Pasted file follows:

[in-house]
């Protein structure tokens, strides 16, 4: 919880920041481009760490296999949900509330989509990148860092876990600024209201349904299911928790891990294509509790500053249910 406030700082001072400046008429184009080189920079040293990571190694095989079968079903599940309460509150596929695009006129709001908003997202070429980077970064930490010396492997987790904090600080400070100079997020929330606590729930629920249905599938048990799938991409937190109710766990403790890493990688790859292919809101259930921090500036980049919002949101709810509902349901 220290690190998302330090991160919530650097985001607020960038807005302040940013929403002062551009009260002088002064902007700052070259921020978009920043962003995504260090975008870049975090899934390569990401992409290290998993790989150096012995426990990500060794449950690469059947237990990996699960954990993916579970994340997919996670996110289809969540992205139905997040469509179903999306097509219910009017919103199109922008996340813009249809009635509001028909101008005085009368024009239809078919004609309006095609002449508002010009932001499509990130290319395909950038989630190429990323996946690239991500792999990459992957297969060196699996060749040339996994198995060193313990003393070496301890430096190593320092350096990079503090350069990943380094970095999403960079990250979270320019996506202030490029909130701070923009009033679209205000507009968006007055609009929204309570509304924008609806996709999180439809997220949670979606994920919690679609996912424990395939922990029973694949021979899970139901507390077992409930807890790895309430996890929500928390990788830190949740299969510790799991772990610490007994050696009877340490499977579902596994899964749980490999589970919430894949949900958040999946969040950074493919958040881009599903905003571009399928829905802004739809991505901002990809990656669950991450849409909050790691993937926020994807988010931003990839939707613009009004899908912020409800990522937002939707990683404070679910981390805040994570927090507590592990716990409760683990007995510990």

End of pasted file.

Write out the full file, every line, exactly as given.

[in-house]
């Protein structure tokens, strides 16, 4: 919880920041481009760490296999949900509330989509990148860092876990600024209201349904299911928790891990294509509790500053249910 406030700082001072400046008429184009080189920079040293990571190694095989079968079903599940309460509150596929695009006129709001908003997202070429980077970064930490010396492997987790904090600080400070100079997020929330606590729930629920249905599938048990799938991409937190109710766990403790890493990688790859292919809101259930921090500036980049919002949101709810509902349901 220290690190998302330090991160919530650097985001607020960038807005302040940013929403002062551009009260002088002064902007700052070259921020978009920043962003995504260090975008870049975090899934390569990401992409290290998993790989150096012995426990990500060794449950690469059947237990990996699960954990993916579970994340997919996670996110289809969540992205139905997040469509179903999306097509219910009017919103199109922008996340813009249809009635509001028909101008005085009368024009239809078919004609309006095609002449508002010009932001499509990130290319395909950038989630190429990323996946690239991500792999990459992957297969060196699996060749040339996994198995060193313990003393070496301890430096190593320092350096990079503090350069990943380094970095999403960079990250979270320019996506202030490029909130701070923009009033679209205000507009968006007055609009929204309570509304924008609806996709999180439809997220949670979606994920919690679609996912424990395939922990029973694949021979899970139901507390077992409930807890790895309430996890929500928390990788830190949740299969510790799991772990610490007994050696009877340490499977579902596994899964749980490999589970919430894949949900958040999946969040950074493919958040881009599903905003571009399928829905802004739809991505901002990809990656669950991450849409909050790691993937926020994807988010931003990839939707613009009004899908912020409800990522937002939707990683404070679910981390805040994570927090507590592990716990409760683990007995510990």